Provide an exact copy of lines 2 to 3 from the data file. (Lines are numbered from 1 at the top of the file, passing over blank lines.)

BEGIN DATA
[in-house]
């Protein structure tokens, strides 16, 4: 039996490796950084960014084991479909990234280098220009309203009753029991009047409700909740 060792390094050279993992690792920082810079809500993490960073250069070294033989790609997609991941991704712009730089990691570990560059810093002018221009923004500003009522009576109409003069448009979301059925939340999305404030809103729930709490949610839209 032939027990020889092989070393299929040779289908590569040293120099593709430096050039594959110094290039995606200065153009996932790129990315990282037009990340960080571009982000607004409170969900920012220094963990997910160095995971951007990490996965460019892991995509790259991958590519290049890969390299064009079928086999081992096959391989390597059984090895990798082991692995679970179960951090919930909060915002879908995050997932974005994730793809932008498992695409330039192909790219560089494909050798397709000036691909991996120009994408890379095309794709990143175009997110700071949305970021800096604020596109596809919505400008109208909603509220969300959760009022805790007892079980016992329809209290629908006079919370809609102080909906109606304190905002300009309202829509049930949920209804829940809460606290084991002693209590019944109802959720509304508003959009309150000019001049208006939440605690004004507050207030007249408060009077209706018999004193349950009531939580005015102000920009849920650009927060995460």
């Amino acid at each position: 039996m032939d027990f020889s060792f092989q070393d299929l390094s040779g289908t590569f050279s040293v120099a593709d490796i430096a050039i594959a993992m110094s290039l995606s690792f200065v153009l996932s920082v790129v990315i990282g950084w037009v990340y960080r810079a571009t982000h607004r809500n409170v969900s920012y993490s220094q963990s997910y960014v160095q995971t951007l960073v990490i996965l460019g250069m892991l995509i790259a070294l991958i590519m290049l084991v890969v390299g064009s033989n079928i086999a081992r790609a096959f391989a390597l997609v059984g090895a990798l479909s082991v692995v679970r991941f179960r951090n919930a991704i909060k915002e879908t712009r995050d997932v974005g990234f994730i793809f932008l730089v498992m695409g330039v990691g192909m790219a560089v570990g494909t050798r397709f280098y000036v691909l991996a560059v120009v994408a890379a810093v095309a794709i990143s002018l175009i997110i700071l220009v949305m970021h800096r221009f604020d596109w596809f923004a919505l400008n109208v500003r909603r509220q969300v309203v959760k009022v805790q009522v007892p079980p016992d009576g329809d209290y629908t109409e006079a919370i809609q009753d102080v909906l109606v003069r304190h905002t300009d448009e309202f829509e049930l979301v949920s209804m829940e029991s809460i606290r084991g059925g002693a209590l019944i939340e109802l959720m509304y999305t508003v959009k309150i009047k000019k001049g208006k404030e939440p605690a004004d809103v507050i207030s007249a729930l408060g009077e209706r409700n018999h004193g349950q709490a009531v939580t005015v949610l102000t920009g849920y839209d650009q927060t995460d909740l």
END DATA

């Protein structure tokens, strides 16, 4: 039996490796950084960014084991479909990234280098220009309203009753029991009047409700909740 060792390094050279993992690792920082810079809500993490960073250069070294033989790609997609991941991704712009730089990691570990560059810093002018221009923004500003009522009576109409003069448009979301059925939340999305404030809103729930709490949610839209 032939027990020889092989070393299929040779289908590569040293120099593709430096050039594959110094290039995606200065153009996932790129990315990282037009990340960080571009982000607004409170969900920012220094963990997910160095995971951007990490996965460019892991995509790259991958590519290049890969390299064009079928086999081992096959391989390597059984090895990798082991692995679970179960951090919930909060915002879908995050997932974005994730793809932008498992695409330039192909790219560089494909050798397709000036691909991996120009994408890379095309794709990143175009997110700071949305970021800096604020596109596809919505400008109208909603509220969300959760009022805790007892079980016992329809209290629908006079919370809609102080909906109606304190905002300009309202829509049930949920209804829940809460606290084991002693209590019944109802959720509304508003959009309150000019001049208006939440605690004004507050207030007249408060009077209706018999004193349950009531939580005015102000920009849920650009927060995460």
């Amino acid at each position: 039996m032939d027990f020889s060792f092989q070393d299929l390094s040779g289908t590569f050279s040293v120099a593709d490796i430096a050039i594959a993992m110094s290039l995606s690792f200065v153009l996932s920082v790129v990315i990282g950084w037009v990340y960080r810079a571009t982000h607004r809500n409170v969900s920012y993490s220094q963990s997910y960014v160095q995971t951007l960073v990490i996965l460019g250069m892991l995509i790259a070294l991958i590519m290049l084991v890969v390299g064009s033989n079928i086999a081992r790609a096959f391989a390597l997609v059984g090895a990798l479909s082991v692995v679970r991941f179960r951090n919930a991704i909060k915002e879908t712009r995050d997932v974005g990234f994730i793809f932008l730089v498992m695409g330039v990691g192909m790219a560089v570990g494909t050798r397709f280098y000036v691909l991996a560059v120009v994408a890379a810093v095309a794709i990143s002018l175009i997110i700071l220009v949305m970021h800096r221009f604020d596109w596809f923004a919505l400008n109208v500003r909603r509220q969300v309203v959760k009022v805790q009522v007892p079980p016992d009576g329809d209290y629908t109409e006079a919370i809609q009753d102080v909906l109606v003069r304190h905002t300009d448009e309202f829509e049930l979301v949920s209804m829940e029991s809460i606290r084991g059925g002693a209590l019944i939340e109802l959720m509304y999305t508003v959009k309150i009047k000019k001049g208006k404030e939440p605690a004004d809103v507050i207030s007249a729930l408060g009077e209706r409700n018999h004193g349950q709490a009531v939580t005015v949610l102000t920009g849920y839209d650009q927060t995460d909740l």